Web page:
Children and Immunizations – Viewpoint #1
Vaccines can be credited for preventing life-threatening diseases such as smallpox and polio, but not everyone is convinced of their safety. Vaccination rates have declined in some areas of the country as parents choose not to have their children vaccinated against once common childhood illnesses such as measles, whopping cough, diphtheria and polio. Why is there so much controversy surrounding vaccinations, and are parents making the right decision when they choose not to vaccinate?
What’s Behind the Vaccination Controversy?
People are understandably concerned about injecting seemingly healthy children with something foreign to protect them against a disease they might not get anyway. When vaccination becomes routine, and the diseases they protect against decline in frequency, people began to focus less on the benefits and more on the potential risks of vaccines. When they aren’t confronted with the devastating effects of some of the diseases vaccines protect against, they wonder whether they’re really necessary.
Vaccines came under intense scrutiny in the 1990s after an ingredient in some vaccines called Thimerosal was blamed for causing autism in children. Despite a thorough investigation, no evidence was found that vaccines or Thimerosal played a role in autism. Despite this, Thimerosal is no longer added to vaccines. Vaccines have also been blamed for contributing to other health problems such as autoimmune diseases, epilepsy, allergies, learning disabilities in children, ADHD, but there isn’t a lot of credible evidence to support this. Some parents still aren’t convinced.
What Are the Risks of Getting Vaccinations?
Vaccines are not completely free of risks. They can cause side-effects such as pain at the site of injection, headaches, fatigue, low-grade fever, nausea and joint or muscle pain. These reactions are usually mild and aren’t a threat to health. More severe reactions such as seizures and high fever can occur but far less commonly. In very rare cases, less than 1 in 1,000,000 vaccines, a child or adult who’s vaccinated can developing ongoing seizures, deafness, brain damage or a nervous system disorder called Guillain Barre syndrome. Rarely, a life-threatening allergic reaction to a vaccine can occur.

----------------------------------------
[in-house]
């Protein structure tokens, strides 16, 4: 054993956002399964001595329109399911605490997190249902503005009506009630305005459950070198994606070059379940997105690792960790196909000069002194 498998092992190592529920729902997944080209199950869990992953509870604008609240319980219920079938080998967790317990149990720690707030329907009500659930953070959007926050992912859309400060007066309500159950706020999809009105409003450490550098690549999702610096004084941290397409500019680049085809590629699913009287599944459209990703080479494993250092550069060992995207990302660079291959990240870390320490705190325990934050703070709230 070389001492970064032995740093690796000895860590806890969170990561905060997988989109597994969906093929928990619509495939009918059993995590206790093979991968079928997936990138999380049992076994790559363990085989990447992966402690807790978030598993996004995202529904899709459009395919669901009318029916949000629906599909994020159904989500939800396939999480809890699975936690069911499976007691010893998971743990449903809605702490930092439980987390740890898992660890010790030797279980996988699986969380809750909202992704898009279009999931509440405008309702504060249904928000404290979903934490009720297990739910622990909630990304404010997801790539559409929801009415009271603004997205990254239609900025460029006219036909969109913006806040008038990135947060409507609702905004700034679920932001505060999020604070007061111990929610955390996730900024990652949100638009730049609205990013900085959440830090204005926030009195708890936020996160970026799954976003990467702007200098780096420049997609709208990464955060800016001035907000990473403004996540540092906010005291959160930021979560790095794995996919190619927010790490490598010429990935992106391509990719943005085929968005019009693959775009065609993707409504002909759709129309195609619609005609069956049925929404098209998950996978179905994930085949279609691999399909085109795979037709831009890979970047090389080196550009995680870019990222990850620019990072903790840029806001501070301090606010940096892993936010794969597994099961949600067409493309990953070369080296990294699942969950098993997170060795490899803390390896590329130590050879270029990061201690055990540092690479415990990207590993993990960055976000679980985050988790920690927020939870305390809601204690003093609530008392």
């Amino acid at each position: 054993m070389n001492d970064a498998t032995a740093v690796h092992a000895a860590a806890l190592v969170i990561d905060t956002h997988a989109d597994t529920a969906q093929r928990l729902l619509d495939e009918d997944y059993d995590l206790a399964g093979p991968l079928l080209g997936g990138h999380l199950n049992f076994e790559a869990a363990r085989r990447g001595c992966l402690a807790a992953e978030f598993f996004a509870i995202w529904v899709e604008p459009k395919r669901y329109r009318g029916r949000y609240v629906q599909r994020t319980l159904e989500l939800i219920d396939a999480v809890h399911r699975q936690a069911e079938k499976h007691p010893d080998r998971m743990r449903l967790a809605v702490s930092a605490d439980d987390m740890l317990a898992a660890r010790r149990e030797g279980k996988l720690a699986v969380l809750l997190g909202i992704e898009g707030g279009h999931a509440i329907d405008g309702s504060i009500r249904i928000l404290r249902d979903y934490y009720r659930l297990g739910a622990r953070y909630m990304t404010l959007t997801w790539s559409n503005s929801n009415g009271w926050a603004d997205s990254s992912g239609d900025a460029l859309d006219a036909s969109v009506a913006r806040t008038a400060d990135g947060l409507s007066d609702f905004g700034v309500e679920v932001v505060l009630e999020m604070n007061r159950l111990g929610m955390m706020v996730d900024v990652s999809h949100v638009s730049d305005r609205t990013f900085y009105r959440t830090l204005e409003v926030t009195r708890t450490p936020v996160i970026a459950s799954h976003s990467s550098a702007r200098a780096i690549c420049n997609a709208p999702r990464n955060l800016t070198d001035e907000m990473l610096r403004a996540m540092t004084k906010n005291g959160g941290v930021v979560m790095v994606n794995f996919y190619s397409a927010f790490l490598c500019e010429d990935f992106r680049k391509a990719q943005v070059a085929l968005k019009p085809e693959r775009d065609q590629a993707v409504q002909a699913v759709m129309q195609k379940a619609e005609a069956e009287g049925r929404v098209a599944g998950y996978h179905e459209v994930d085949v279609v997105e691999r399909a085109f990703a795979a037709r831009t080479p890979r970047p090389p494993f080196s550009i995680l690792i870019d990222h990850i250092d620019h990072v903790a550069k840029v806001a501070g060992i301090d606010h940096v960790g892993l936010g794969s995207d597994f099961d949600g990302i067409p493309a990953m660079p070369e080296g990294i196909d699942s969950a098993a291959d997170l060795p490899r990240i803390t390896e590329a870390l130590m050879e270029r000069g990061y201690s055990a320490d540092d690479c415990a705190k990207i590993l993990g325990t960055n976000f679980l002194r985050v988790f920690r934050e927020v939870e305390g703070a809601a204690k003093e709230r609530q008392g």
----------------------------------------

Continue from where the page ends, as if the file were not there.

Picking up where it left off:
Another concern is the effect vaccines have on the immune system. In children, some parents are concerned that multiple vaccinations may be too much for a child’s immune system to handle. The reality is that children are exposed to a variety of bacteria and viruses that cause an immune response every day, and their immune system is able to handle it. There’s also concern that too many vaccines could overwhelm the immune system and lead to autoimmune diseases, but there’s little evidence at this point that this is a problem.
What Are the Pros and Cons of Vaccinating Children Against Childhood Illnesses?
The pros of vaccinating children are they will be protected against childhood illnesses that could threaten their health or paralyze them as polio once did. When parents don’t vaccinate their children, the risk of preventable childhood diseases rearing their ugly head again becomes a concern. A 2003 study conducted by the Pediatric Academic Society revealed that vaccinating children prevents more than 10 million cases of infectious childhood diseases. Children are particularly vulnerable to infections with bacteria and viruses, because their immune systems are still immature. Vaccinations help to protect them.
The cons of vaccinating a child include the risk of side effects. Fortunately, most vaccine side-effects are mild and transient in nature, although there is the unlikely possibility of a life-threatening allergic reaction or a more serious side-effect such as seizures or brain damage. Children should be carefully screened to make sure they don’t have any health problems or allergies that could increase their risk of a serious reaction before they get vaccinated.
Resources for Parents
Before making the decision not to vaccinate children against childhood diseases, parents should familiarize themselves with the diseases vaccines prevent and what the consequences would be if their child developed it. They should also understand the risks and side-effects of vaccinations.
The Centers for Disease Control publishes the risk of various side-effects for each vaccine recommended for children. Another good resource for parents is the Institute for Vaccine Safety associated with John Hopkins University. They do their own independent assessment of the safety of each vaccine and offer a wealth of information on safety.
The Bottom Line?
Vaccines have potential risks and side-effects, but they also offer protection against diseases that once threatened the health of the weakest members of our society, our children. That’s why it’s important for parents to weigh the benefits versus the risks carefully before choosing not to vaccinate their kids.